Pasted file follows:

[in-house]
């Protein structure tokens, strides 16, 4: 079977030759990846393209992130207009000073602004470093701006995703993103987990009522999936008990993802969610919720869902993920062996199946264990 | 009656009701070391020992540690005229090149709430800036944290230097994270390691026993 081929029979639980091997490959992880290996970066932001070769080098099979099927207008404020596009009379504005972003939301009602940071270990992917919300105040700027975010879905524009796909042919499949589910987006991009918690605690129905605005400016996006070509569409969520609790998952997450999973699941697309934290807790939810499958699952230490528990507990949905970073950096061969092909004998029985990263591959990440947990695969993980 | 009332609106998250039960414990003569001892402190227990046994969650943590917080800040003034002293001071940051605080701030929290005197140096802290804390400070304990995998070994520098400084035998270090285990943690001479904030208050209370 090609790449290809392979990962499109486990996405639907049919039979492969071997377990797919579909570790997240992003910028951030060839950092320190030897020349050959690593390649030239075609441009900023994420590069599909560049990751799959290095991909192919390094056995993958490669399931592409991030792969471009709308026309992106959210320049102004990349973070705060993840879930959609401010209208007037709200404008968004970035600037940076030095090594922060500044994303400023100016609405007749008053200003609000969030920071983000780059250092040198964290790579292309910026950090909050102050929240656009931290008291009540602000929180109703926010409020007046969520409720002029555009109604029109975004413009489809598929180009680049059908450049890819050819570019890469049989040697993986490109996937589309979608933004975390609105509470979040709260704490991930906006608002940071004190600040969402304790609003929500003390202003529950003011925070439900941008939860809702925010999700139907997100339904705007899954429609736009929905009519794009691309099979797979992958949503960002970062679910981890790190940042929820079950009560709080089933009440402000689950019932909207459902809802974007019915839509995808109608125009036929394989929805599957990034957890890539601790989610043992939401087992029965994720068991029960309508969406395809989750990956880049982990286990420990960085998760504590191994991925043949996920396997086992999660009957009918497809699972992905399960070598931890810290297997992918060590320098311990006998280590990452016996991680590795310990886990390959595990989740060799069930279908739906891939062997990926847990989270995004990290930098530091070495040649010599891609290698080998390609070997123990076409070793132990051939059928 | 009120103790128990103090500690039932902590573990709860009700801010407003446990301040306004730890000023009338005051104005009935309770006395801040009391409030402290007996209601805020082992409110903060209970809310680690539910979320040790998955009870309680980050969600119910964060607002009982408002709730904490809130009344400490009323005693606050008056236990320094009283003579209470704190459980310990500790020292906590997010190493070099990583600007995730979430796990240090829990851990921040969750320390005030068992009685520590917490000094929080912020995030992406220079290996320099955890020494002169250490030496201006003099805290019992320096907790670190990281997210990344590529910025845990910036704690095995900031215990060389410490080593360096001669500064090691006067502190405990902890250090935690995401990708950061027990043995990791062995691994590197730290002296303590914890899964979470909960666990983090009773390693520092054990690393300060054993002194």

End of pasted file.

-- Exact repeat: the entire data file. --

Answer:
[in-house]
């Protein structure tokens, strides 16, 4: 079977030759990846393209992130207009000073602004470093701006995703993103987990009522999936008990993802969610919720869902993920062996199946264990 | 009656009701070391020992540690005229090149709430800036944290230097994270390691026993 081929029979639980091997490959992880290996970066932001070769080098099979099927207008404020596009009379504005972003939301009602940071270990992917919300105040700027975010879905524009796909042919499949589910987006991009918690605690129905605005400016996006070509569409969520609790998952997450999973699941697309934290807790939810499958699952230490528990507990949905970073950096061969092909004998029985990263591959990440947990695969993980 | 009332609106998250039960414990003569001892402190227990046994969650943590917080800040003034002293001071940051605080701030929290005197140096802290804390400070304990995998070994520098400084035998270090285990943690001479904030208050209370 090609790449290809392979990962499109486990996405639907049919039979492969071997377990797919579909570790997240992003910028951030060839950092320190030897020349050959690593390649030239075609441009900023994420590069599909560049990751799959290095991909192919390094056995993958490669399931592409991030792969471009709308026309992106959210320049102004990349973070705060993840879930959609401010209208007037709200404008968004970035600037940076030095090594922060500044994303400023100016609405007749008053200003609000969030920071983000780059250092040198964290790579292309910026950090909050102050929240656009931290008291009540602000929180109703926010409020007046969520409720002029555009109604029109975004413009489809598929180009680049059908450049890819050819570019890469049989040697993986490109996937589309979608933004975390609105509470979040709260704490991930906006608002940071004190600040969402304790609003929500003390202003529950003011925070439900941008939860809702925010999700139907997100339904705007899954429609736009929905009519794009691309099979797979992958949503960002970062679910981890790190940042929820079950009560709080089933009440402000689950019932909207459902809802974007019915839509995808109608125009036929394989929805599957990034957890890539601790989610043992939401087992029965994720068991029960309508969406395809989750990956880049982990286990420990960085998760504590191994991925043949996920396997086992999660009957009918497809699972992905399960070598931890810290297997992918060590320098311990006998280590990452016996991680590795310990886990390959595990989740060799069930279908739906891939062997990926847990989270995004990290930098530091070495040649010599891609290698080998390609070997123990076409070793132990051939059928 | 009120103790128990103090500690039932902590573990709860009700801010407003446990301040306004730890000023009338005051104005009935309770006395801040009391409030402290007996209601805020082992409110903060209970809310680690539910979320040790998955009870309680980050969600119910964060607002009982408002709730904490809130009344400490009323005693606050008056236990320094009283003579209470704190459980310990500790020292906590997010190493070099990583600007995730979430796990240090829990851990921040969750320390005030068992009685520590917490000094929080912020995030992406220079290996320099955890020494002169250490030496201006003099805290019992320096907790670190990281997210990344590529910025845990910036704690095995900031215990060389410490080593360096001669500064090691006067502190405990902890250090935690995401990708950061027990043995990791062995691994590197730290002296303590914890899964979470909960666990983090009773390693520092054990690393300060054993002194």